"If FBI technician Snyder thinks this is good audio, he needs a hearing aide." Forensic expert Dennis Walsh
Boulder, Colorado (PRWEB) July 02, 2013
On July 8th, Dennis Riordan, distinguished appellate attorney, will argue Edgar Steele's appeal in Portland, Oregon before the Ninth Circuit Court of Appeals. Following the hearing, attorney Wesley Hoyt and Cyndi Steele will hold a press conference in front of the Courthouse to release copies of the 2-1/2 hour video expose', "Witness to the Persecution - The Plot to Silence Edgar Steele, documenting their side of the case.
Among the issues and allegations before the Ninth Circuit in the 82 page appeal are:
1. Defendant’s Motion for a New Trial and Claim of Ineffective Assistance Based on Trial Counsel’s Pending Disbarment and Deficient Performance During Trial (Page 33)
According to the appeal, the defense was unaware that Edgar's attorney was being investigated for various felonies. The Denver Post reported on June 30, 2010 that Robert McAllister was being investigated for wire fraud and money laundering. He pled guilty on May 24, 2012 and told the Post he felt he provide inadequate representation to "a client convicted earlier in the year of murder for hire." During the 2011 trial, the defense was unaware that Edgar's attorney, Robert T. McAllister, was being investigated for felonies during the Steele trial and was indicted in July 2011 by the same US Government that was prosecuting Steele. McAllister was quoted by the Denver Post, "Two months later, McAllister told a judge in Idaho that he had provided ineffective counsel to a client convicted earlier in the year of murder-for-hire. The trial occurred while McAllister was dealing with his possible disbarment. "At the time . . . I did not recognize the extent to which my mental state had deteriorated" as a result of his remorse, McAllister wrote.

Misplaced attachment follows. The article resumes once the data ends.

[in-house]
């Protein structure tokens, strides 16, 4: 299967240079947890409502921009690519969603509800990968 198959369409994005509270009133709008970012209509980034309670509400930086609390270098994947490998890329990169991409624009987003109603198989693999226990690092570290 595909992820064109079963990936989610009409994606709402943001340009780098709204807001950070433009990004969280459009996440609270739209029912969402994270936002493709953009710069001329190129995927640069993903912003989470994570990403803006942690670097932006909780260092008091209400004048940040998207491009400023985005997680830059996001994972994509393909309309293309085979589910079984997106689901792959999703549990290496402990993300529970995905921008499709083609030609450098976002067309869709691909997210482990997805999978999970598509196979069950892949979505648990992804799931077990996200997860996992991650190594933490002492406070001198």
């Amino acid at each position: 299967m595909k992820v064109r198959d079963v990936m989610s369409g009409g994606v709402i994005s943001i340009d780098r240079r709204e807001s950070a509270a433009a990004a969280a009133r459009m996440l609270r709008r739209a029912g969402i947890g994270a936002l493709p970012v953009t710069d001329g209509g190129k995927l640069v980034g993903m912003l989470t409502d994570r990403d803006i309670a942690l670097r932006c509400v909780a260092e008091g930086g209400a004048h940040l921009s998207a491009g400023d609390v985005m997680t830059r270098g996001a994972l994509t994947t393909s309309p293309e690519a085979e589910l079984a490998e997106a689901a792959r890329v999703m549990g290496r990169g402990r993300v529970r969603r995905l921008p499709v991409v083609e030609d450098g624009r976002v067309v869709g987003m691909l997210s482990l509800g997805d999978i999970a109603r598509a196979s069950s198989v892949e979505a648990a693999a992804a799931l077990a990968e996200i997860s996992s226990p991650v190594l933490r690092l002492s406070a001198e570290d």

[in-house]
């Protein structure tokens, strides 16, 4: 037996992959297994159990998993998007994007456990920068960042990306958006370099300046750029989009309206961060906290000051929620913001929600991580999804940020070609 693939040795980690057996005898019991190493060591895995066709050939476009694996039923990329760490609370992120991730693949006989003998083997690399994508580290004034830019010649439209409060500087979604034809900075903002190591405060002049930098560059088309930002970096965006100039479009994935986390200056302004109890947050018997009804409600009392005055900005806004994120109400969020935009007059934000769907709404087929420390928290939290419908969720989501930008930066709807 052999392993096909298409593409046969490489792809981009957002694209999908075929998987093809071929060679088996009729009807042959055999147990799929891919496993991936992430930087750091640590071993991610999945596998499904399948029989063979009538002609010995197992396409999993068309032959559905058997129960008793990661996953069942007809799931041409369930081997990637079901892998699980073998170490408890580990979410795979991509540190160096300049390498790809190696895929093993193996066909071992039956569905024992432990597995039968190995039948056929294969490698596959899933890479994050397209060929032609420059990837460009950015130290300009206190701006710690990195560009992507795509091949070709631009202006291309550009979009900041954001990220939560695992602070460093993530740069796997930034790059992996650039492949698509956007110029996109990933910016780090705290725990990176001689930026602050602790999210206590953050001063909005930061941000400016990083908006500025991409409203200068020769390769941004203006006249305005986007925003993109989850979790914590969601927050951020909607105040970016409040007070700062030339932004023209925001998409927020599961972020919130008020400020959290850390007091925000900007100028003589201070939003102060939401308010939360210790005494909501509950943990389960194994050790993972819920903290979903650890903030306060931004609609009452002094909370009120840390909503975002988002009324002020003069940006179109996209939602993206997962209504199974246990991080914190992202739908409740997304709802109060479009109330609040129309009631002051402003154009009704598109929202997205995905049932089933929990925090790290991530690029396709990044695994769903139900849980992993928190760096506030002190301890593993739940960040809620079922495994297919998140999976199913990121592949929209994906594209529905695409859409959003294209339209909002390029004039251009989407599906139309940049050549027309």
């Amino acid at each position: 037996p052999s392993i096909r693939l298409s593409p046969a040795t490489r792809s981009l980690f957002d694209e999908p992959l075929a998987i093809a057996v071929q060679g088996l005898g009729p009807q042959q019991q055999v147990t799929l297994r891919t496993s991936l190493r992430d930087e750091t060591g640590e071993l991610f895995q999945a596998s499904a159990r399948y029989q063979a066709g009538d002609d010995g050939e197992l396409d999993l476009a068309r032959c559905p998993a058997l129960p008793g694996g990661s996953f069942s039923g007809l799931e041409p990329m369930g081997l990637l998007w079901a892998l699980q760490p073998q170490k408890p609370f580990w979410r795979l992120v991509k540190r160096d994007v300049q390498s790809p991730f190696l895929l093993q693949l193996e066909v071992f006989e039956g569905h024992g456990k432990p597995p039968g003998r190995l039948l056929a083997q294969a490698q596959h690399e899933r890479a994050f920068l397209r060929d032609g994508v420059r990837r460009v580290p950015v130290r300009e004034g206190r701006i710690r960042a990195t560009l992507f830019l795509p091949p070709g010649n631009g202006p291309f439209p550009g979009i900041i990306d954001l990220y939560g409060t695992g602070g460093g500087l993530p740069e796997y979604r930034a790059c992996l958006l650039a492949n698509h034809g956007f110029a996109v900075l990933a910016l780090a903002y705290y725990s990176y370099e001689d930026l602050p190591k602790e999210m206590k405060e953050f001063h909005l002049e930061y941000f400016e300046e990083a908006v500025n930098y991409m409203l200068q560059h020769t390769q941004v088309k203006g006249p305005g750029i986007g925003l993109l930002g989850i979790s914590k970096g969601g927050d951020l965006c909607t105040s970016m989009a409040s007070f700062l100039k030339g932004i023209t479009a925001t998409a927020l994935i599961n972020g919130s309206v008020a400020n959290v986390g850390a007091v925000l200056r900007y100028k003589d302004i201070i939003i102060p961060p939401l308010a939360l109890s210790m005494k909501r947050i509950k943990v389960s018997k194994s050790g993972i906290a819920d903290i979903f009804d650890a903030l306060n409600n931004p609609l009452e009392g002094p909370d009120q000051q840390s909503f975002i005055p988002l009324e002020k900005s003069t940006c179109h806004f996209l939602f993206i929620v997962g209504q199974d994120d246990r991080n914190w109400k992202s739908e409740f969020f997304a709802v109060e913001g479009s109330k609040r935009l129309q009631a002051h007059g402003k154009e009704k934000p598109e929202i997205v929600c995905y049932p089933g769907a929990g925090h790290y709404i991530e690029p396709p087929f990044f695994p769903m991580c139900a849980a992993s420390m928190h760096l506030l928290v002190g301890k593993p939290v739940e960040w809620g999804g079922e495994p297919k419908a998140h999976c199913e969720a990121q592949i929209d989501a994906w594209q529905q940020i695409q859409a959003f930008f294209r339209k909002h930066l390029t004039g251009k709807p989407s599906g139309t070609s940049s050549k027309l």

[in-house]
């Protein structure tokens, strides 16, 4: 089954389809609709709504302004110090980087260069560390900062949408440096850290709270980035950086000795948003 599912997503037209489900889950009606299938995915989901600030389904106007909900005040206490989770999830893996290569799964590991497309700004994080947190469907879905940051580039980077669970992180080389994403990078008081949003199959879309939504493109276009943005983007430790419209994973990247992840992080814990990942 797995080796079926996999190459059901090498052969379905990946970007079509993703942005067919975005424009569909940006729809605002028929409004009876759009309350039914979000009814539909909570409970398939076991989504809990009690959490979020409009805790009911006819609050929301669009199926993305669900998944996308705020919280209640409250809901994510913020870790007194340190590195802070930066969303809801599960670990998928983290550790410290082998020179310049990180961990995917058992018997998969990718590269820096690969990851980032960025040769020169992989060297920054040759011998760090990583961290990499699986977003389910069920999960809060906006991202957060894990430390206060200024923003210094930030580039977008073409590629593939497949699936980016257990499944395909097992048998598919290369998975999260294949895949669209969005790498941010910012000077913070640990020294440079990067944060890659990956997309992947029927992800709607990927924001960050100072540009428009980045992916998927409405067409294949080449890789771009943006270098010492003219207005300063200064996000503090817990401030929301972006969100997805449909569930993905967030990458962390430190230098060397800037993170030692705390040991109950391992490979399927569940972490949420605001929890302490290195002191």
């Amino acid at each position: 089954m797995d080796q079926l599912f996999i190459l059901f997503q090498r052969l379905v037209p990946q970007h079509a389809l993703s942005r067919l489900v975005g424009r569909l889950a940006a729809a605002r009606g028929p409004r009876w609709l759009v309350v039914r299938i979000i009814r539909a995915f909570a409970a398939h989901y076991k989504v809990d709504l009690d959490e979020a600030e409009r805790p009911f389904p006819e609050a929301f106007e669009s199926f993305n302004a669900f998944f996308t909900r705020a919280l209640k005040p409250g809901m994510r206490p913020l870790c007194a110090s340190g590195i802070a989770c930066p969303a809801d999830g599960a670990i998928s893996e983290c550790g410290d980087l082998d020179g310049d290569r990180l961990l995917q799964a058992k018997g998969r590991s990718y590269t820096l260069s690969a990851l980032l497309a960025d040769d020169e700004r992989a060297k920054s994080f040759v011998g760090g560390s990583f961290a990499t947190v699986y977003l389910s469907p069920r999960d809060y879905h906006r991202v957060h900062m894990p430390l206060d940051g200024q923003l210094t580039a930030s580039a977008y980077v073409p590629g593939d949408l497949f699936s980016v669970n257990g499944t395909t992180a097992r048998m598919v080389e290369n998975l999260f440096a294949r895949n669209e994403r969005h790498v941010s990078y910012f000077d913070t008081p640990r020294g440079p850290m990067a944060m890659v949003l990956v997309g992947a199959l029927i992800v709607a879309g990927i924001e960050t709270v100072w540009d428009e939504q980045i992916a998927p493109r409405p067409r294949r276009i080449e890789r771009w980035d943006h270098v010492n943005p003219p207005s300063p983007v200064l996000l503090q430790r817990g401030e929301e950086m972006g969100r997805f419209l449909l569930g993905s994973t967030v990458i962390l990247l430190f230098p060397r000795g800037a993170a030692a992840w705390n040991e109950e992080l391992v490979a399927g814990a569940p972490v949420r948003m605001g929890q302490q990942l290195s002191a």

2. In the complaint the defense alleges that a Government informant may have been secretly taping trial counsel’s communications during defendant’s trial (Page 38)
3. The defense will seek to highlight what it alleges are inconsistencies and misstatements by Larry Fairfax in the 2011 trial. The filed appeal alleges Fairfax did not tell anyone he placed the bomb on Cindy Steele's car and then had shifting rationalizations for not doing so. "First, the defense emphasized the instances in which [Larry] Fairfax had concealed material facts and/or been demonstrably untruthful, including the following: Fairfax did not tell Sotka or anyone else in law enforcement about the fact that he had placed a bomb on Cyndi Steele’s car on June 9th, June 10th, or at any time until after the bomb was found on Cyndi’s car on June 15th (see below). (RT 419, 1430)" Fairfax said he did not do so because, among other things, he “didn’t have [his] immunity yet,” “didn’t want to get in trouble,” thought the device had fallen off, and that “thought he could get away with it.” (RT 488, 505; see also RT 476, 531). (Page 20)
The prosecution team in this case was FBI Special Agent Michael Sotka, U.S. attorney Wendy Olson, and Prosecutors Traci Whelen and Marc Hawes. Federal Judge Winmill presided over the 2011 trial.
UNITED STATES COURT OF APPEALS FOR THE NINTH CIRCUIT UNITED STATES OF AMERICA,
EDGAR J. STEELE.
Appeal From The Idaho District Court
No. CR 10-00148 BLW